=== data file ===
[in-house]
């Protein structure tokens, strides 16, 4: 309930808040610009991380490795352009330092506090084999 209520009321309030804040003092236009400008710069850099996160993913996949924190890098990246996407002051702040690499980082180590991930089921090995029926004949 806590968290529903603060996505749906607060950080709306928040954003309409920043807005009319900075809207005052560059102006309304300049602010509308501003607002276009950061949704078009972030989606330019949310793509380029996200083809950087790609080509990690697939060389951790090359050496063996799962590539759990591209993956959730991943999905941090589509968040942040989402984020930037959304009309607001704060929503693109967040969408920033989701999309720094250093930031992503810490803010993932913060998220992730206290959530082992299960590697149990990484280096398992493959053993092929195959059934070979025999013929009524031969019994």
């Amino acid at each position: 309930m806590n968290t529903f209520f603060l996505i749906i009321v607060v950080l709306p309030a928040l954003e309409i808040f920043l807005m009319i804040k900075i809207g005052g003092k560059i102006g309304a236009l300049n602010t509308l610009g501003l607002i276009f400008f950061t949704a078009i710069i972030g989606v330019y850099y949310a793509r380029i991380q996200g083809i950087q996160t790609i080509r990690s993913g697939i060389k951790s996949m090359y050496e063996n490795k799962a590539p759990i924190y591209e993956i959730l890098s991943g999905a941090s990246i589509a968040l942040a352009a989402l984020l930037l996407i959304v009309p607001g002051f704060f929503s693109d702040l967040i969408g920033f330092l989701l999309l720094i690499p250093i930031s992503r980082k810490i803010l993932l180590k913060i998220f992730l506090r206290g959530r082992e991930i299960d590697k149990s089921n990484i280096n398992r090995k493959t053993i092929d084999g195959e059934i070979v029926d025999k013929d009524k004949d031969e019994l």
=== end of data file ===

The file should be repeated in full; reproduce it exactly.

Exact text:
[in-house]
């Protein structure tokens, strides 16, 4: 309930808040610009991380490795352009330092506090084999 209520009321309030804040003092236009400008710069850099996160993913996949924190890098990246996407002051702040690499980082180590991930089921090995029926004949 806590968290529903603060996505749906607060950080709306928040954003309409920043807005009319900075809207005052560059102006309304300049602010509308501003607002276009950061949704078009972030989606330019949310793509380029996200083809950087790609080509990690697939060389951790090359050496063996799962590539759990591209993956959730991943999905941090589509968040942040989402984020930037959304009309607001704060929503693109967040969408920033989701999309720094250093930031992503810490803010993932913060998220992730206290959530082992299960590697149990990484280096398992493959053993092929195959059934070979025999013929009524031969019994």
């Amino acid at each position: 309930m806590n968290t529903f209520f603060l996505i749906i009321v607060v950080l709306p309030a928040l954003e309409i808040f920043l807005m009319i804040k900075i809207g005052g003092k560059i102006g309304a236009l300049n602010t509308l610009g501003l607002i276009f400008f950061t949704a078009i710069i972030g989606v330019y850099y949310a793509r380029i991380q996200g083809i950087q996160t790609i080509r990690s993913g697939i060389k951790s996949m090359y050496e063996n490795k799962a590539p759990i924190y591209e993956i959730l890098s991943g999905a941090s990246i589509a968040l942040a352009a989402l984020l930037l996407i959304v009309p607001g002051f704060f929503s693109d702040l967040i969408g920033f330092l989701l999309l720094i690499p250093i930031s992503r980082k810490i803010l993932l180590k913060i998220f992730l506090r206290g959530r082992e991930i299960d590697k149990s089921n990484i280096n398992r090995k493959t053993i092929d084999g195959e059934i070979v029926d025999k013929d009524k004949d031969e019994l």